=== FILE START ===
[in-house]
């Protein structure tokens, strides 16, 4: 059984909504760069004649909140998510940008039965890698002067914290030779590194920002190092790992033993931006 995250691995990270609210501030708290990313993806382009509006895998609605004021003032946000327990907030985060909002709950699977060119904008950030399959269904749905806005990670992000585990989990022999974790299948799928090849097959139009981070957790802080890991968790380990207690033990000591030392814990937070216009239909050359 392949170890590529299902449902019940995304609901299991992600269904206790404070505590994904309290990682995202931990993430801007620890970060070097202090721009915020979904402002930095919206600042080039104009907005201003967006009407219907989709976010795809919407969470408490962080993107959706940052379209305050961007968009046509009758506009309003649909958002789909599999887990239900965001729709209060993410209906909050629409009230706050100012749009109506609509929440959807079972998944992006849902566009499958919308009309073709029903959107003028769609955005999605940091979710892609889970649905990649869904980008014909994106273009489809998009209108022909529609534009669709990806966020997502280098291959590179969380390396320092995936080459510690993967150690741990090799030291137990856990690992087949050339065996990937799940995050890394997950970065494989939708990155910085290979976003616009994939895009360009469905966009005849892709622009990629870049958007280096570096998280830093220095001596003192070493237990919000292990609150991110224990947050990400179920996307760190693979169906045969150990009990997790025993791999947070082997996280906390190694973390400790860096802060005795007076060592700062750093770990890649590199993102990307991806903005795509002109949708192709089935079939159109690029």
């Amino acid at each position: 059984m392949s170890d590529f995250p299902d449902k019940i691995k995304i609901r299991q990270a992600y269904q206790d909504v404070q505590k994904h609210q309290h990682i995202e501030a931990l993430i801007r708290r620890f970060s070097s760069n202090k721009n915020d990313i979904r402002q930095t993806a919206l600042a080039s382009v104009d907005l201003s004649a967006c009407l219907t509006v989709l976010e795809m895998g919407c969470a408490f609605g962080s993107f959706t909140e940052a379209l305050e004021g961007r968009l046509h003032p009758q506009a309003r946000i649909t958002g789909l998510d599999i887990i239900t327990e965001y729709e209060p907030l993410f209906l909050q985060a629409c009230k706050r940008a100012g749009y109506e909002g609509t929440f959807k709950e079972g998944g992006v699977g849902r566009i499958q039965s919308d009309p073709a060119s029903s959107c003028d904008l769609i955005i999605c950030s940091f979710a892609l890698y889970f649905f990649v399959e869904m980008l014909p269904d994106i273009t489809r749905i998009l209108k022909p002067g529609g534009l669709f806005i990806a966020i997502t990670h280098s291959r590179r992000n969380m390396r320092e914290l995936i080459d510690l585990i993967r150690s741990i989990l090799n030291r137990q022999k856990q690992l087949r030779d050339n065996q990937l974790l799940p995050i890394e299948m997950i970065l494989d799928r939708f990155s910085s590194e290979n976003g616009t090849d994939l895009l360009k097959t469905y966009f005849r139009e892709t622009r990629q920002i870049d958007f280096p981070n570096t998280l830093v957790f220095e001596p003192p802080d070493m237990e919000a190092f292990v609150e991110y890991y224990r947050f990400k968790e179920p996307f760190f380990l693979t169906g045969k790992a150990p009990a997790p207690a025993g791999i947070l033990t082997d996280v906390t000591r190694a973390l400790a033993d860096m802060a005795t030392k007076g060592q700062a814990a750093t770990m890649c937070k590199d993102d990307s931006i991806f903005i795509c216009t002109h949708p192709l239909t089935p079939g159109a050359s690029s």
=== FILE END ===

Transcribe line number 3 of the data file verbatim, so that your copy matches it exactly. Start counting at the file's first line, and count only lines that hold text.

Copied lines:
């Amino acid at each position: 059984m392949s170890d590529f995250p299902d449902k019940i691995k995304i609901r299991q990270a992600y269904q206790d909504v404070q505590k994904h609210q309290h990682i995202e501030a931990l993430i801007r708290r620890f970060s070097s760069n202090k721009n915020d990313i979904r402002q930095t993806a919206l600042a080039s382009v104009d907005l201003s004649a967006c009407l219907t509006v989709l976010e795809m895998g919407c969470a408490f609605g962080s993107f959706t909140e940052a379209l305050e004021g961007r968009l046509h003032p009758q506009a309003r946000i649909t958002g789909l998510d599999i887990i239900t327990e965001y729709e209060p907030l993410f209906l909050q985060a629409c009230k706050r940008a100012g749009y109506e909002g609509t929440f959807k709950e079972g998944g992006v699977g849902r566009i499958q039965s919308d009309p073709a060119s029903s959107c003028d904008l769609i955005i999605c950030s940091f979710a892609l890698y889970f649905f990649v399959e869904m980008l014909p269904d994106i273009t489809r749905i998009l209108k022909p002067g529609g534009l669709f806005i990806a966020i997502t990670h280098s291959r590179r992000n969380m390396r320092e914290l995936i080459d510690l585990i993967r150690s741990i989990l090799n030291r137990q022999k856990q690992l087949r030779d050339n065996q990937l974790l799940p995050i890394e299948m997950i970065l494989d799928r939708f990155s910085s590194e290979n976003g616009t090849d994939l895009l360009k097959t469905y966009f005849r139009e892709t622009r990629q920002i870049d958007f280096p981070n570096t998280l830093v957790f220095e001596p003192p802080d070493m237990e919000a190092f292990v609150e991110y890991y224990r947050f990400k968790e179920p996307f760190f380990l693979t169906g045969k790992a150990p009990a997790p207690a025993g791999i947070l033990t082997d996280v906390t000591r190694a973390l400790a033993d860096m802060a005795t030392k007076g060592q700062a814990a750093t770990m890649c937070k590199d993102d990307s931006i991806f903005i795509c216009t002109h949708p192709l239909t089935p079939g159109a050359s690029s």